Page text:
This trip, Indigenous India (Orissa & Chhattisgarh) was arranged through Grass Routes, a travel company located in India. The state of Orissa, recently renamed Odisha, is located on the Bay of Bengal in northerly India; Chhattisgarh State adjoins Odisha. Although the trip concentrated on the tribes of the area. there was much more to see and do.
This oustanding archaelogical site, the Heritage Sun Temple, is located in Konark. A UNESCO World Heritage site, it attracts considerable attention of travelers from everywhere.
Another of the extraordinarily beautiful ancient temple strucutures in India.
There is an annual Hindu religious pilgrimage to the holy city of Puri. Many people gather at a place outside Puri where family ceremonies are performed by holy men. One family at a time goes through the cermony at one of the eight or ten designated spots equipped with a cement pit for a fire where ceremonial offerings of several types are placed in the fire.
Another of the ceremonial gatherings.
In Puri itself many Hindus come to enter the Jagannath temple. The main street is closed to traffic and fencing is put in place to guide the long line of people coming to the temple.
Of course, when entering the temple certain articles are prohibited -- shoes, sandals, umbrellas, purses, cameras, telephones. This "Shose Stand" located in an area near the temple provides a place to place those items before entering the temple.
A Hindu holy man.
Our guide in Chhattisgarh State, Jai, comes from a royal family. Things changed for the kingdoms in India when independence came in 1947. Jai still lives in Kanker Palace with other family members. The palace itself has been modified to accommodate a few guests at a time. Jai entranced our group with photographs and accounts of his brother's royal wedding of just a few years ago.
When visiting the tribal areas, the crowded local weekly markets provided the opportunity to see and visit with the local people and the merchants.
Inexpensive plastic bracelets seemed to be a major item in every one of the several markets we visited.
Activity at another market.
And yet another market that also featured the sale of livestock.
Traveling the roads was a major challenge for our very capable drivers. The usual one-lane paved roads accommodating traffic of all types -- vehicles, pedestrians, animals -- provided many thrills. Here a greatly overloaded and obviously unregulated truck blocks traffic as it very gingerly crosses a bridge with great difficulty. As one guide said, there are three things needed for safe driving in India -- "A good horn, good brakes, and good luck!"
Cockfights are apparently a tradition in India. We happened to stumble on an arena where action was taking place, including considerable betting on the outcome. I was even offered the body of one of the dead roosters that didn't fare very well in his fight.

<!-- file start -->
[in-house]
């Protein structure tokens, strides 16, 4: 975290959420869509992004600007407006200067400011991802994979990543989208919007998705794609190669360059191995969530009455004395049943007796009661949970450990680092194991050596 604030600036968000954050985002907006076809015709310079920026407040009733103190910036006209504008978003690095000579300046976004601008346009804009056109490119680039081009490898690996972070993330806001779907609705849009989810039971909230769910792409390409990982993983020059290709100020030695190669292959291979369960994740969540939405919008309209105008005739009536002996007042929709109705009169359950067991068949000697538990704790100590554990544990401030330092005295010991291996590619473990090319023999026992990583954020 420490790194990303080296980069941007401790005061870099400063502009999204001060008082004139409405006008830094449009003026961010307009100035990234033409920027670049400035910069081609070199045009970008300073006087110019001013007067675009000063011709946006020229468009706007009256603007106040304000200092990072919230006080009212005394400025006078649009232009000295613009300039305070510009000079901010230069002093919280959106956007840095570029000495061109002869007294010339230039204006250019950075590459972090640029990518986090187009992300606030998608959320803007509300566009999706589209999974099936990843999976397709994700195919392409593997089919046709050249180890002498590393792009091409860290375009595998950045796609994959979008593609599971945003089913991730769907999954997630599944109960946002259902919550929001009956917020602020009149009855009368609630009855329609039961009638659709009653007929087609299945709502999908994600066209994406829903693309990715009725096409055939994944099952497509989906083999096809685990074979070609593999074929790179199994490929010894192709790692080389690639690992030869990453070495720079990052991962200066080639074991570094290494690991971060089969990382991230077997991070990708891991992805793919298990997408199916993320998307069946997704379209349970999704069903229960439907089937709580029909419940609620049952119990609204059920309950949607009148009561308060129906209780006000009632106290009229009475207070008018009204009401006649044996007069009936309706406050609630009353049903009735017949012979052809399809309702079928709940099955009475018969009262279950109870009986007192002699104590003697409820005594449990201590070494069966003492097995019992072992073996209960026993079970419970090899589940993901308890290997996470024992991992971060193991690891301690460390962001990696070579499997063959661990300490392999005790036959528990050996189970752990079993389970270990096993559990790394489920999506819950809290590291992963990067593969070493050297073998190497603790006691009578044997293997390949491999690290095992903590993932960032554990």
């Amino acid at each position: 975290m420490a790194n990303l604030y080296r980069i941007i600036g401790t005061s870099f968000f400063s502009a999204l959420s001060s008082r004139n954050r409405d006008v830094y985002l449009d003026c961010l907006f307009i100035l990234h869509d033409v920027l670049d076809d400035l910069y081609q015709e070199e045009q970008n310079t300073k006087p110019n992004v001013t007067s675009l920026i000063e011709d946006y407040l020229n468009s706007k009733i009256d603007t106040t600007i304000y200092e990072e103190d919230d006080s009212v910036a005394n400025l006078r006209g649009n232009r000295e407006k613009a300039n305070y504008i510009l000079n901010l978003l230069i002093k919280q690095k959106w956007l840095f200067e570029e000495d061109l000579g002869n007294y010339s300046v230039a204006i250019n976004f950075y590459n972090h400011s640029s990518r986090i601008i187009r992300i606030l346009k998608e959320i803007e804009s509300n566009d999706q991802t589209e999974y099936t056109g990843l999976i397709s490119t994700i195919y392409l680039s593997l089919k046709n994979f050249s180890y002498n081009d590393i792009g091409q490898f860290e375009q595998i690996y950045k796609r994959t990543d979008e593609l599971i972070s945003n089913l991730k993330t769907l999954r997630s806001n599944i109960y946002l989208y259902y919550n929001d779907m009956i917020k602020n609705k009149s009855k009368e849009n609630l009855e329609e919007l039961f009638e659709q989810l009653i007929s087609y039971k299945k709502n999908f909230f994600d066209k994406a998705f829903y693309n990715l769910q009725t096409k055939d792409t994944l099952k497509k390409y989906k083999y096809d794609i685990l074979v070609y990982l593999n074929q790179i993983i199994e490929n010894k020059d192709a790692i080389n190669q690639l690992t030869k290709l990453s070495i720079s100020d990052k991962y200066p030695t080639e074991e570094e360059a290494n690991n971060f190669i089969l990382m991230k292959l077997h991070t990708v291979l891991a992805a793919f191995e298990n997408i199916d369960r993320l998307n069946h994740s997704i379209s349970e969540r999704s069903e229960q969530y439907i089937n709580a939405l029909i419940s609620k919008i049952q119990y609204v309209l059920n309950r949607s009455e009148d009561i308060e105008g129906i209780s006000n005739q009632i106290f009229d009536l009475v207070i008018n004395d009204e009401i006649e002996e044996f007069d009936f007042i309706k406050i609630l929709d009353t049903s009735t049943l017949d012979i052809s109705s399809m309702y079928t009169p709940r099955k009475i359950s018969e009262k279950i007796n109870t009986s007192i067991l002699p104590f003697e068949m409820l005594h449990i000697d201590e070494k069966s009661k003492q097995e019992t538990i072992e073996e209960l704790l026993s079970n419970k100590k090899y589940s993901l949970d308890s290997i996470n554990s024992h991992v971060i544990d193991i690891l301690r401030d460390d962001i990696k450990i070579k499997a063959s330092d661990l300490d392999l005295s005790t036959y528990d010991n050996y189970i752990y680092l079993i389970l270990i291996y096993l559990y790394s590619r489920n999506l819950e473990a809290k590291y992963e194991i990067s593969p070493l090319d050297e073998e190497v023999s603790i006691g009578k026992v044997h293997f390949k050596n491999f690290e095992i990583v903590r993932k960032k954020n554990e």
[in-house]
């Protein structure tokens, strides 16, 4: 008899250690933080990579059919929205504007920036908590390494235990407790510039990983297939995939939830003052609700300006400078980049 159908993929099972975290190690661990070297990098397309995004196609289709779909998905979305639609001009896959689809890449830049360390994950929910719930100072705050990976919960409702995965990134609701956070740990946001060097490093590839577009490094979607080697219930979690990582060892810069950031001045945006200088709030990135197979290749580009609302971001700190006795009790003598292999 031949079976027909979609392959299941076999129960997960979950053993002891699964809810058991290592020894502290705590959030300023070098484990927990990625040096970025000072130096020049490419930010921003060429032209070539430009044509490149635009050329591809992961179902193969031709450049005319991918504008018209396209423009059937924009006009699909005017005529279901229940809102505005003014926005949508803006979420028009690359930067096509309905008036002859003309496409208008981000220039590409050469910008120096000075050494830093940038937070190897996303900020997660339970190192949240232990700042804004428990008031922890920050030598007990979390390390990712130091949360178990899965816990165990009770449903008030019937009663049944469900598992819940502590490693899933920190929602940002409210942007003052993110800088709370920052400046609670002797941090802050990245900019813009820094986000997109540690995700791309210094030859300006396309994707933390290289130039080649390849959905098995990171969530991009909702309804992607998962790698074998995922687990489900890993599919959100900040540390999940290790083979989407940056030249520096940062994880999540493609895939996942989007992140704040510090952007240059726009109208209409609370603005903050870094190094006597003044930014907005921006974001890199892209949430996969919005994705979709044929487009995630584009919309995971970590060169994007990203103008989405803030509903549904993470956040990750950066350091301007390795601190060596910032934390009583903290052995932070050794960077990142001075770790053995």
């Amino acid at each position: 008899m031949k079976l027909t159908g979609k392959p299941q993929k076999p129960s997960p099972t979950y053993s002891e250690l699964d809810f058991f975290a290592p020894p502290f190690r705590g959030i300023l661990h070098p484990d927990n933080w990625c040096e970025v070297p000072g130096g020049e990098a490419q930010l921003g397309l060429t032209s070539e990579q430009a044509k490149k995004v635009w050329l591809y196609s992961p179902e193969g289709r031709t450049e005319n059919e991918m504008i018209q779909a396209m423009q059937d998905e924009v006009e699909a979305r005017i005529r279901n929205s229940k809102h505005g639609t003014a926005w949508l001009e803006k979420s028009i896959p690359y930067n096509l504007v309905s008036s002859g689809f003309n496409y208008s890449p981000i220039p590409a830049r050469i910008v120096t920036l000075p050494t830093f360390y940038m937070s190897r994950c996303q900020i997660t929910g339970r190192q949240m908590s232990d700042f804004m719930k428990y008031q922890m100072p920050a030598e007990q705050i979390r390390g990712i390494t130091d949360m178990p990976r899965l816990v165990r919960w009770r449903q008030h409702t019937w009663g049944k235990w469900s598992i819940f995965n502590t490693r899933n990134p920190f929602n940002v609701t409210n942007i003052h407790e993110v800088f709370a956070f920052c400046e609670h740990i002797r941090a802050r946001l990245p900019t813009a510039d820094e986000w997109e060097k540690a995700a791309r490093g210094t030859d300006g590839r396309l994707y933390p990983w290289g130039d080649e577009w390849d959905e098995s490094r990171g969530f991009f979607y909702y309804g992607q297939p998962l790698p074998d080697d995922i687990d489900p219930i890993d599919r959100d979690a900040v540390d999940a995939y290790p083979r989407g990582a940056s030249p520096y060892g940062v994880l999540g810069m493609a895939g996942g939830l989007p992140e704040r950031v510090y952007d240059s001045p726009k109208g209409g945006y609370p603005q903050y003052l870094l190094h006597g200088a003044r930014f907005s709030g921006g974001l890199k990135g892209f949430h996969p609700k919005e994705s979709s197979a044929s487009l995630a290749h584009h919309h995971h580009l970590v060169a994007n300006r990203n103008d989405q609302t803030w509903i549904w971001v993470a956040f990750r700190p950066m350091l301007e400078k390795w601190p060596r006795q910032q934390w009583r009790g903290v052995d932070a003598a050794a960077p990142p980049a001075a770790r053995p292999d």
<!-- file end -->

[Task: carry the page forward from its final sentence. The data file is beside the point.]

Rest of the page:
In one of the tribal villages we visited a wedding banquet was taking place. Here the woman are sitting together to eat their meal with their right hand. The huge mound of steamed rice and stew was placed on a palm leaf.
More of the women at the banquet.
Seconds were readily available.
A duffle bag of used children's clothing was brought along for appropriate distribution. This is part of a family encountered as we stopped for a picnic lunch in a secluded spot near a stream. The clothing items they chose seemed to be well appreciated.
And here in a village our local village guide helps to get the right sized clothing to the right child. There were many happy faces and smiles for the great variety of items that was given out.
When visiting a local home in one of the tribal villages we were treated to a drink of palm wine just gathered from the very top of the nearby family asset. The wine itself is poured into a folded palm leaf for drinking.
I could manage the drinking, but the palm leaf folding provided a major challenge. The custom is to spill a few drops of the wine on the ground before the drinking.
Indian women were seen everywhere carrying various loads on their heads -- baskets, water containers, bundles of wood, bags of whatever, etc. They often were also carrying items in their hands and arms.
In one tribal village these young girls were developing the skills for being able to carry items on their heads.
In six of the native villages we visited we were treated to dance performances, most of which also involved various forms of gymnastics. This group appeared to me to be all young girls, but visiting with them after the performance I learned most were boys!
This lively performance, accompanied by live music, took place along the main "street" of the village. The entertainment was viewed by crowds of the local people. And in the middle of the performance a herd of cattle was guided along this street.
And yet another dance performance at another village.
One of the elaborately costumed dancers.
More dancing, more gymnastics, at yet another village.
In every one of the villages we visited the numerous children were alsways very polite and the adults very friendly. Many groups of people appeared on the scene to look at us as we looked at them.
This and the remaining pictures are selected from among the hundreds of people pictures I enjoy.